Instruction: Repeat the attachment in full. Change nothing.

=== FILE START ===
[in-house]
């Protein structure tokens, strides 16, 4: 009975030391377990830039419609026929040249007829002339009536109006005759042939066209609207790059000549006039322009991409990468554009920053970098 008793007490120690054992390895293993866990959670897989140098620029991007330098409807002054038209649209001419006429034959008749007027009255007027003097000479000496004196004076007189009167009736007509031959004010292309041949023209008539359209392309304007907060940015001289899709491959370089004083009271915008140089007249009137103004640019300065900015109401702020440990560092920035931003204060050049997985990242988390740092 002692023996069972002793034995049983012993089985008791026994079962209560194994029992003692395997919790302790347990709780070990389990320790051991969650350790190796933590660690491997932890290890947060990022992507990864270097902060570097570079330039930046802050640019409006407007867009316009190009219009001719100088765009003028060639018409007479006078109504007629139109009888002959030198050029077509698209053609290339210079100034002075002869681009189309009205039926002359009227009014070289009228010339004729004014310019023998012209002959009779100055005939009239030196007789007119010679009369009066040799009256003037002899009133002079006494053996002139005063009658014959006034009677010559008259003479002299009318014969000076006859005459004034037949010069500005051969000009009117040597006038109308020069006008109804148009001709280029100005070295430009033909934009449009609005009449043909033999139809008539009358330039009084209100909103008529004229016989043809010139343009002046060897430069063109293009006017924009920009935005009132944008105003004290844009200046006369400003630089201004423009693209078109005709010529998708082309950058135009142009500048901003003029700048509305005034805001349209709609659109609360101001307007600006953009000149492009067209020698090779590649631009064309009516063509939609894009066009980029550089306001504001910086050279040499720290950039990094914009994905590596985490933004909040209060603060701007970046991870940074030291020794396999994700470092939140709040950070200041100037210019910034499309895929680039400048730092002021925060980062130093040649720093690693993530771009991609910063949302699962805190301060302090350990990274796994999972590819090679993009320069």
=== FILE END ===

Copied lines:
[in-house]
């Protein structure tokens, strides 16, 4: 009975030391377990830039419609026929040249007829002339009536109006005759042939066209609207790059000549006039322009991409990468554009920053970098 008793007490120690054992390895293993866990959670897989140098620029991007330098409807002054038209649209001419006429034959008749007027009255007027003097000479000496004196004076007189009167009736007509031959004010292309041949023209008539359209392309304007907060940015001289899709491959370089004083009271915008140089007249009137103004640019300065900015109401702020440990560092920035931003204060050049997985990242988390740092 002692023996069972002793034995049983012993089985008791026994079962209560194994029992003692395997919790302790347990709780070990389990320790051991969650350790190796933590660690491997932890290890947060990022992507990864270097902060570097570079330039930046802050640019409006407007867009316009190009219009001719100088765009003028060639018409007479006078109504007629139109009888002959030198050029077509698209053609290339210079100034002075002869681009189309009205039926002359009227009014070289009228010339004729004014310019023998012209002959009779100055005939009239030196007789007119010679009369009066040799009256003037002899009133002079006494053996002139005063009658014959006034009677010559008259003479002299009318014969000076006859005459004034037949010069500005051969000009009117040597006038109308020069006008109804148009001709280029100005070295430009033909934009449009609005009449043909033999139809008539009358330039009084209100909103008529004229016989043809010139343009002046060897430069063109293009006017924009920009935005009132944008105003004290844009200046006369400003630089201004423009693209078109005709010529998708082309950058135009142009500048901003003029700048509305005034805001349209709609659109609360101001307007600006953009000149492009067209020698090779590649631009064309009516063509939609894009066009980029550089306001504001910086050279040499720290950039990094914009994905590596985490933004909040209060603060701007970046991870940074030291020794396999994700470092939140709040950070200041100037210019910034499309895929680039400048730092002021925060980062130093040649720093690693993530771009991609910063949302699962805190301060302090350990990274796994999972590819090679993009320069």